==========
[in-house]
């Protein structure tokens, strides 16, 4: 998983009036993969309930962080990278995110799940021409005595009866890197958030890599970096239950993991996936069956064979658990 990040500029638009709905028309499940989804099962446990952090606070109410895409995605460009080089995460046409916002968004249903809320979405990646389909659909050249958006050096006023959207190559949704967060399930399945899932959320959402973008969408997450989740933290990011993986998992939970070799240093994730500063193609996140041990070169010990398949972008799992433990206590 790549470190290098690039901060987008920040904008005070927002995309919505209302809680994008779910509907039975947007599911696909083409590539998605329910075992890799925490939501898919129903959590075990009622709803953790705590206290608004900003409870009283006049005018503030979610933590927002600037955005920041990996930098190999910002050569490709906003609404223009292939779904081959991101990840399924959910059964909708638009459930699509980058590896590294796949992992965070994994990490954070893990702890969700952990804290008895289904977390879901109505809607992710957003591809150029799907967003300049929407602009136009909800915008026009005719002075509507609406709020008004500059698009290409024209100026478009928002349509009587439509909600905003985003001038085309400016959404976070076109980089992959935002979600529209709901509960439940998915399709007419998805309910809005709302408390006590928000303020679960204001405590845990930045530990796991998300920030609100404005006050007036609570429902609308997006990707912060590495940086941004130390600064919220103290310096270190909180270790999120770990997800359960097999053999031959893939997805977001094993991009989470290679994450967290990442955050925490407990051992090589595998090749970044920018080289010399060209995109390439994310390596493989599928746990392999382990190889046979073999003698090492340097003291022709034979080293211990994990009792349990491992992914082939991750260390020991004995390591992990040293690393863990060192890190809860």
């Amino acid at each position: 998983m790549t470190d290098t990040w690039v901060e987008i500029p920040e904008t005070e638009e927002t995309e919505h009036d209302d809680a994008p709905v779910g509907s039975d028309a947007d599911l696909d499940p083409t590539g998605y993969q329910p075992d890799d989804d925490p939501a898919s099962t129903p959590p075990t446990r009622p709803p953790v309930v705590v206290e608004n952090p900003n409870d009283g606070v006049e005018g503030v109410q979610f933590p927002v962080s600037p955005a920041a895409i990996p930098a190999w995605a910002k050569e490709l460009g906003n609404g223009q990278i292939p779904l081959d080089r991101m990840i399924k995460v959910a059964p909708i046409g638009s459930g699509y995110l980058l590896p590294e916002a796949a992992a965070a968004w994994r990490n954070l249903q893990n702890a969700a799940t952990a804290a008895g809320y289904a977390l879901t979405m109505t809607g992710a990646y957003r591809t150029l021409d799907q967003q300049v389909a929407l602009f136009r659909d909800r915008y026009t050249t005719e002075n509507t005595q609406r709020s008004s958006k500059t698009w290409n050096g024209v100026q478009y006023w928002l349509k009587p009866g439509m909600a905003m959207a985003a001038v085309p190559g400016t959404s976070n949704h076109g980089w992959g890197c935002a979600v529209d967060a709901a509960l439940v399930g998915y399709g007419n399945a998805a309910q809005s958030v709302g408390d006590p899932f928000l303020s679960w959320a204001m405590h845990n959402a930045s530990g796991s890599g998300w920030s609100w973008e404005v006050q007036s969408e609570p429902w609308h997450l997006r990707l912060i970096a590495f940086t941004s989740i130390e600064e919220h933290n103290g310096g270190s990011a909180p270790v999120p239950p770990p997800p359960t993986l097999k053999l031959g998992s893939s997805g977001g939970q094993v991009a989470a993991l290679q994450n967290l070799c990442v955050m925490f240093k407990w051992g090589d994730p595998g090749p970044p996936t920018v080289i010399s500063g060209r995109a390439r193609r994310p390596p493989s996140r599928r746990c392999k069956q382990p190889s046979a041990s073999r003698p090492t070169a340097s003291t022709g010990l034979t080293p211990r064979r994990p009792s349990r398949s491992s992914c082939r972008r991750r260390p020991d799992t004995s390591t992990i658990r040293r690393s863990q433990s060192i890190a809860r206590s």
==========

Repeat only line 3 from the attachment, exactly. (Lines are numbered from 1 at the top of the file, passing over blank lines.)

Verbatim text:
């Amino acid at each position: 998983m790549t470190d290098t990040w690039v901060e987008i500029p920040e904008t005070e638009e927002t995309e919505h009036d209302d809680a994008p709905v779910g509907s039975d028309a947007d599911l696909d499940p083409t590539g998605y993969q329910p075992d890799d989804d925490p939501a898919s099962t129903p959590p075990t446990r009622p709803p953790v309930v705590v206290e608004n952090p900003n409870d009283g606070v006049e005018g503030v109410q979610f933590p927002v962080s600037p955005a920041a895409i990996p930098a190999w995605a910002k050569e490709l460009g906003n609404g223009q990278i292939p779904l081959d080089r991101m990840i399924k995460v959910a059964p909708i046409g638009s459930g699509y995110l980058l590896p590294e916002a796949a992992a965070a968004w994994r990490n954070l249903q893990n702890a969700a799940t952990a804290a008895g809320y289904a977390l879901t979405m109505t809607g992710a990646y957003r591809t150029l021409d799907q967003q300049v389909a929407l602009f136009r659909d909800r915008y026009t050249t005719e002075n509507t005595q609406r709020s008004s958006k500059t698009w290409n050096g024209v100026q478009y006023w928002l349509k009587p009866g439509m909600a905003m959207a985003a001038v085309p190559g400016t959404s976070n949704h076109g980089w992959g890197c935002a979600v529209d967060a709901a509960l439940v399930g998915y399709g007419n399945a998805a309910q809005s958030v709302g408390d006590p899932f928000l303020s679960w959320a204001m405590h845990n959402a930045s530990g796991s890599g998300w920030s609100w973008e404005v006050q007036s969408e609570p429902w609308h997450l997006r990707l912060i970096a590495f940086t941004s989740i130390e600064e919220h933290n103290g310096g270190s990011a909180p270790v999120p239950p770990p997800p359960t993986l097999k053999l031959g998992s893939s997805g977001g939970q094993v991009a989470a993991l290679q994450n967290l070799c990442v955050m925490f240093k407990w051992g090589d994730p595998g090749p970044p996936t920018v080289i010399s500063g060209r995109a390439r193609r994310p390596p493989s996140r599928r746990c392999k069956q382990p190889s046979a041990s073999r003698p090492t070169a340097s003291t022709g010990l034979t080293p211990r064979r994990p009792s349990r398949s491992s992914c082939r972008r991750r260390p020991d799992t004995s390591t992990i658990r040293r690393s863990q433990s060192i890190a809860r206590s």